Additionally, as you progress, scapular pull-ups make a terrific warm-up for pulling movements and calisthenics. 

How to do a scapular pull-up:

  1. Grab a pull-up bar with an overhand grip and your hands shoulder width apart. 
  2. With straight arms, relax into a hang position.
  3. Without bending your arms, pull your shoulder blades (scapula) down and back and engage your upper back muscles—this will bring your head up away from your shoulders and make your chest rise.
  4. Hold for 2 seconds, then slowly lower back into the relaxed hang position.
  5. Retract your scapula again and repeat for the desired number of reps.

4. Negative Pull-Ups (Eccentric Only) 

Why should you do a negative pull-up?

Negative pull-ups are an ideal way to practice the movement pattern without needing the strength to pull your entire body weight up to the bar. Negatives also help build grip and core strength that can translate to stronger barbell lifts like the squat, bench press, and deadlift. 

How to do a negative pull-up:

  1. Stand on a chair or plyo box and grab the pull-up bar with an overhand grip, slightly wider than shoulder width apart.
  2. Pull yourself up until your chin is over the bar. This is your starting position. (If you don’t have something to stand on, you can jump and use your momentum to pull your chin above the bar instead.)
  3. From the starting position, slowly lower your body until your arms are straight.
  4. Once your arms are fully extended, let go of the bar and drop to the ground.
  5. Return to the starting position and repeat for reps.

5. Banded Pull-Up 

Why should you do a banded pull-up?

Using a loop resistance band (like a Rogue Monster band) helps reduce the weight you have to lift to bring your chin over the bar for a strict pull-up. In other words, adding bands allows you to practice the full range of motion at a reduced weight.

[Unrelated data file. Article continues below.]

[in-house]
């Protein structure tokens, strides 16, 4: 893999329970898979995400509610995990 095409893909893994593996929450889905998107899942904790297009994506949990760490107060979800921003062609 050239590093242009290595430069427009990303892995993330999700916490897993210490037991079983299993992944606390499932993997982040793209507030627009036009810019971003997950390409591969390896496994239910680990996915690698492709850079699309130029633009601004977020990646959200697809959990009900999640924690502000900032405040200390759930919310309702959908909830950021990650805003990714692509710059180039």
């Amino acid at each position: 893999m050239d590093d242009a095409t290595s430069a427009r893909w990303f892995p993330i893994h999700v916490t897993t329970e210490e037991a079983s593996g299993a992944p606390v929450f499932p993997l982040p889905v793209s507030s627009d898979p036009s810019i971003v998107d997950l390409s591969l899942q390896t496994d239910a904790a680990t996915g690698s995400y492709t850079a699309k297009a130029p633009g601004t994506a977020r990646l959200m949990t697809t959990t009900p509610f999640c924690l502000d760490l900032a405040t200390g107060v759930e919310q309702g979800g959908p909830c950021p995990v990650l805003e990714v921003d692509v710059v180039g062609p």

How to do a banded pull-up:

  1. Secure a long loop resistance band around a pull-up bar.
  2. Place one foot (or knee, for a shorter band) in the bottom of the band, straighten your leg to stretch the loop band. Keep your free leg close to the banded leg.
  3. Grab the pull-up bar with an overhand grip, slightly wider than shoulder width apart.
  4. Using assistance from the band, pull with the strength of your lats and rhomboids to bring your chest toward the bar.
  5. Keep your chest up and your shoulders down away from ears to avoid rounding your upper back as you bring your chin over the bar.
  6. Lower your body slowly until your arms are fully extended. 
  7. Repeat for reps.

The 30-Day Pull-Up Progression Plan

With the descriptions of the five exercises above, you are now armed with the knowledge you need to level-up your pull-up. This progression plan is specific to pull-ups and can be added to your regular fitness routine. 

Week One

This first week consists of just two movements: inverted row and dead hang. You will practice these two movements four times in the first week. Don’t hesitate to stay here for another week if you need more practice before moving on to week two. 

  • Inverted row: 3 sets of 10 reps
  • Dead hang for time: 3 sets of 20 seconds

Week Two

The second week, your time on the dead hand will increase by 10 seconds. You will also add in scapular pull-ups to start initiating the starting position. 

  • Inverted row: 3 sets of 10 reps
  • Dead hang for time: 3 sets of 30 seconds 
  • Scapular pull-up: 3 sets of 10 reps, performed slowly

Week Three

With two weeks of dead hang practice under your belt, the third week will focus more on activating (and strengthening) your lats. Notice the banded and negative pull-ups only have two total sets. 

  • Scapular pull-up: 3 sets of 10 reps, performed slowly
  • Banded pull-up: 2 sets of 6 reps
  • Negative pull-up: 2 sets of 2 reps

Week Four

The last week will be nearly the same as week three, with the addition of a few more sets and reps to negative and band-assisted pull-ups. 

  • Scapular pull-up: 3 sets of 10 reps, performed slowly
  • Banded pull-up: 3 sets of 6 reps
  • Negative pull-up: 3 sets of 3 reps

30-Day Pull-Up Progression Chart

What If I Finish the Program and Still Can’t Do a Pull-Up?

Try not to beat yourself up if you can’t get your chin over the bar after following this progression. A program is not a one-size-fits-all solution. It’s OK! This guide serves as a way to help you incorporate the fundamentals of this difficult bodyweight exercise into your routine so you can eventually get that perfect pull-up.